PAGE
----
Why Fantasy Aces Wasn’t Caught, And How DraftKings, FanDuel And Others Segregate Player Funds

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DFS segregated player funds

This week, we learned that daily fantasy sports operator Fantasy Aces filed for Chapter 7 bankruptcy.

The main takeaway from that revelation? The site was not actually segregating player funds from operational funds before it closed down.

It brings up a number of questions from:

Fantasy Aces blew through $1.3 million belonging to players

Fantasy Aces’ liabilities for player accounts exceeded $1.3 million, according to bankruptcy filings. Those same filings showed only about a few thousand in cash on hand to cover player funds.

That’s despite the fact that Fantasy Aces’ website used to say this, when it was still in operation (emphasis added):

Are you looking for a more exciting way to play fantasy sports? Then you’ve come to the right place, where you can use your knowledge of professional athletes to win real cash and have the confidence of knowing your funds are safe!  Fantasy Aces LLC is a US based fantasy sports website owned and operated in Southern California and our members funds are held in a segregated US bank account, separated from our operational accounts.

While that appears to be semantically true, it obviously wasn’t true for the purposes of keeping player funds’ safe, or in any sort of legal way.

It’s one thing to have separate bank accounts, if you are a DFS site. It’s another matter to keep them out of the reach of a site’s operational arm. That would occur by creating a separate entity to oversee and hold the funds, or by putting them in a trust.

I have confirmed with multiple sources that FantasyAces was using player funds operationally dating back to 2015, in the six-figure range.

So while FA kept money in separate accounts, there was obviously nothing to stop them from accessing that money to use it for whatever purposes they desired.

What do other sites do for fund segregation?

There are an increasingly fewer major DFS sites left at this point: DraftKings, FanDuel and Yahoo, FantasyDraft constitute the biggest.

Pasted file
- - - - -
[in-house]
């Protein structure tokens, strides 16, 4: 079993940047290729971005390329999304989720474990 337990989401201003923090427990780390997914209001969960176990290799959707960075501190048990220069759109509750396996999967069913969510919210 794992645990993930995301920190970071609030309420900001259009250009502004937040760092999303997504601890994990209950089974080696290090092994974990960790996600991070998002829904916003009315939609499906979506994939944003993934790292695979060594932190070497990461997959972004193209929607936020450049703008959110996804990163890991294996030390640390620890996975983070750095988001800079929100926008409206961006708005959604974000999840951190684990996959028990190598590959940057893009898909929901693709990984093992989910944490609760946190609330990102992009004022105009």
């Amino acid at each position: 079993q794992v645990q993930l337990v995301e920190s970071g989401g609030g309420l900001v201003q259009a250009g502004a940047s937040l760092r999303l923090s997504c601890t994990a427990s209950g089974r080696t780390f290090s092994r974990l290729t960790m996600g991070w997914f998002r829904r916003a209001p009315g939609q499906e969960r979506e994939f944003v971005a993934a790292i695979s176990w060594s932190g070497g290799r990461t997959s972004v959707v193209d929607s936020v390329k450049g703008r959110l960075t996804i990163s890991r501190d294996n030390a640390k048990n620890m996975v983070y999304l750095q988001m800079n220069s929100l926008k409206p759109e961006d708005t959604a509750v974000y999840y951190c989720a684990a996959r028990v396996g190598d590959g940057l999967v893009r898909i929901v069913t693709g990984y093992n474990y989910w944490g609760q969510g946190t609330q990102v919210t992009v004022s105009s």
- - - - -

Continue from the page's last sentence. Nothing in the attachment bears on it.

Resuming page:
We still don’t know a ton about the logistics of how they segregate funds. Both FanDuel and DraftKings use separate companies to hold player funds. Legal Sports Report reached out to them to paint a picture of what they do on they do on this front, currently.

All statements were provided by spokespeople for the sites. The statements do not represent independent confirmation by LSR of how segregation of funds is handled by any of these sites.


“FanDuel has always considered segregation of player funds a core operational principle. All of our player funds are held in a separate account created for the sole purpose of protecting those funds and ensuring that players can withdraw funds at any time.”


“DraftKings believes all fantasy sports operators should adhere to a strict policy of segregation of player funds, as promulgated by various state laws and regulations, so that customers are always protected and 100% guaranteed to have access to their money.

“As we work collaboratively with lawmakers and regulators across the country to pass fantasy sports legislation, it is critical our industry demonstrates a collective commitment to the segregation of funds and other consumer protection standards. On DraftKings, users can play the fantasy games they love, confident their funds are always available for withdrawal.”


A deal for FantasyDraft to acquire FantasyAces fell through when the former went through due diligence.

“FantasyDraft player funds, both deposits and contest winnings, are held in a separate, segregated account which is held by Fantasy Draft Player Funds LLC, a subsidiary of Fantasy Draft LLC. Player funds are the property of our players and are never commingled with company operating funds. Furthermore, FantasyDraft is licensed and/or registered with every state that has passed DFS legislation and as such is compliant with the laws as prescribed by each.”


“Since starting operations in 2011, DraftDay has operated segregated player funds and operations accounts. Through the years, we’ve been bought and sold between multiple companies, each requiring independent audits at each stage.

Our majority holder, which also owns Rant Media (Rant Sports) uses a top tier institution as our independent auditor. We are fully compliant with all jurisdictions that we operate in and have consistently press released our innovative player protections (first to use identity verification, first to use GeoComply). DraftDay also powers the largest daily fantasy sports site in Australia, Draftstars.com.au.

We have been very concerned by the newcomers over the last couple years (as most groups have been compared to us) and dread instances like this where a site fails to uphold what we consider foundations of the industry. “

DFS industry lobby